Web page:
Copy of 1534 portrait of Anne Boleyn now in the National Portrait Gallery London
BRIDGET WILTSHIRE’S CONFESSION – who was the woman whose dying words sent Anne Boleyn to the scaffold?
There is only one letter in the British archive written by Anne Boleyn to a female friend. This letter was produced at Anne Boleyn’s trial and a single phrase "And therefore, I pray you leave your indiscreet trouble, both for displeasing of God and also for displeasing of me…" was taken to be proof of Anne’s adultery, incest and conspiracy against the king.
Though to modern eyes this phrase is hardly conclusive evidence, Anne’s enemies needed little to convince them of the queen’s guilt and the prosecutor’s report into Anne’s behaviour declares: “And note that this matter was disclosed by a woman called Lady Wingfield who was a servant of the said queen and [who] shared the same tendencies. And suddenly the said Wingfield became ill and a little time before her death she showed the matter to one of those...”
In other words, ‘Lady Wingfield’ made a deathbed confession as to Anne’s lewd practices but no record survives as to what that confession may have been, or if it even existed. Moreover, as Lady Wingfield had died at least two years before Anne’s trial,she could not defend herself or her former friend from the allegations made against them. So who was the woman whose dying words supposedly condemned Anne Boleyn to the executioner’s blade?
Though the exact date of her birth is unknown we do know that Lady Wingfield was born Bridget Wiltshire (also spelt Wilshire, Wilshere or Wylshyre) sometime in the late 1490s. Her father Sir John Wiltshire was Lord of Stone Castle, a manor close to the Boleyn family’s estate at Hever, but Bridget’s first position at court was as lady-in-waiting to Catherine of Aragon. In 1520 Bridget was present at the Field of Cloth of Gold, the sumptuous meeting of Henry VIII and the French King, held near Calais where her husband, Sir Richard Wingfield, was Lord Deputy.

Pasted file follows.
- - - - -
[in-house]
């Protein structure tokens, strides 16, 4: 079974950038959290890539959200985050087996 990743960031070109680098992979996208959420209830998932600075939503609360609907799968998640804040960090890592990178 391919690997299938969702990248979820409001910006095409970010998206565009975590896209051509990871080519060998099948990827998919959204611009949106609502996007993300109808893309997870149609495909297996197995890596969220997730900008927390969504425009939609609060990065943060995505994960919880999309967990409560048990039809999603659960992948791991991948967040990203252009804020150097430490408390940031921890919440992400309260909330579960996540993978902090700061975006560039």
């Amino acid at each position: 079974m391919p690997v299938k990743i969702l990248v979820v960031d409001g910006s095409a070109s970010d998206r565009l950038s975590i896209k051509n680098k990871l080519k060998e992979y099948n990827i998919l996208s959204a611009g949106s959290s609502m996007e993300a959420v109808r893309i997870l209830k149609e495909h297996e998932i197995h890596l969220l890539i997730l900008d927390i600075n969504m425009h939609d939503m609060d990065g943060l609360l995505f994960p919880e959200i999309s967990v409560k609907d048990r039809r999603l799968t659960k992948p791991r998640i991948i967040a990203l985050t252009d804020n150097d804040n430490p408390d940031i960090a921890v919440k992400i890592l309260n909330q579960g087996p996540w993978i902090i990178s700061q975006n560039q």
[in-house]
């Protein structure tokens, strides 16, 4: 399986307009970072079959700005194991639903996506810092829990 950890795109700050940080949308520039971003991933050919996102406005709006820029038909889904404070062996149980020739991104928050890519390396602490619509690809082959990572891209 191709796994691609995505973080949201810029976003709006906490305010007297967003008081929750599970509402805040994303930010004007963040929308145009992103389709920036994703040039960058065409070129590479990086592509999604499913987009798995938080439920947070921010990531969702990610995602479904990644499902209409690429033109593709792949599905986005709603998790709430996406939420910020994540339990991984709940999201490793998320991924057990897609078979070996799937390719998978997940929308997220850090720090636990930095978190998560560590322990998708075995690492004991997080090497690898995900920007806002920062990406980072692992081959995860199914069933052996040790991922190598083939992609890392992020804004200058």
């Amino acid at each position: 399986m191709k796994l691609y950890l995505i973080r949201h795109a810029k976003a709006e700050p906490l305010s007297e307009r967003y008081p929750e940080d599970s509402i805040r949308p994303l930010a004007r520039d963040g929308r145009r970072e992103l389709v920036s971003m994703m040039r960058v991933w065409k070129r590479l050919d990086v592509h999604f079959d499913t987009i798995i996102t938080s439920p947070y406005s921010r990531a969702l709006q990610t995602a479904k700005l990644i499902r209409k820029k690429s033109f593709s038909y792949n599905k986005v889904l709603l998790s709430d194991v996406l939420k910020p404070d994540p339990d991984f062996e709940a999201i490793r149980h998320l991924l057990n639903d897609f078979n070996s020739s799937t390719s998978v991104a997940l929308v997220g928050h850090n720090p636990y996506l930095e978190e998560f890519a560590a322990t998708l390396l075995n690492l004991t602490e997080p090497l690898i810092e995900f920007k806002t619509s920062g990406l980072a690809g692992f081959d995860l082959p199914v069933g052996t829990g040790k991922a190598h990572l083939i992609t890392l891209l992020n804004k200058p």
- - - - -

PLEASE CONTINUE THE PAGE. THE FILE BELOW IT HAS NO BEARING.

Sir Richard and Bridget had married in 1513 and she bore him no less than ten children in twelve years. Sir Richard died in 1525 whereupon Bridget married Sir Nicholas Hervey of Ickworth, by whom she had another six children. Sir Nicholas was ambassador to the Holy Roman Emperor Charles V, who was the nephew of Catherine of Aragon. Nevertheless, Sir Nicholas was a fervent ally of the Boleyns and his wife remained at court after Catherine’s fall by becoming lady-of-the-bedchamber to the new queen. Judging by Anne’s letter, she and Bridget became close friends but the two fell out when Bridget became betrothed for a third time.
Sir Nicholas died in 1532 and just a few months later Bridget married Sir Robert Tyrwhitt of Kettleby. Unfortunately Anne heartily disapproved of her friend’s new husband and Bridget left court as a result. She died sometime in 1534, after giving birth to twins named Joan and Arthur, but not before Anne had attempted a reconciliation through her infamous letter.
There has been much speculation as to what it was that Anne objected to in Bridget’s last husband. It’s possible the new queen felt Bridget had remarried too soon or that her friend had been ‘intimate’ with Sir Robert whilst Sir Nicholas was still above ground. Alternatively Tyrwhitt was known to be close to Charles Brandon, Duke of Suffolk, and his wife Mary (Henry VIII’s younger sister) who loathed the Boleyns.
Whatever the reason for her estrangement, nothing more is heard of Bridget after January 1534, when she was among those sent a royal gift to celebrate New Year, yet her relatives are still close to the crown. Bridget is HRH Prince Charles 16 x great aunt and Lady Diana Spencer’s 14 x great aunt!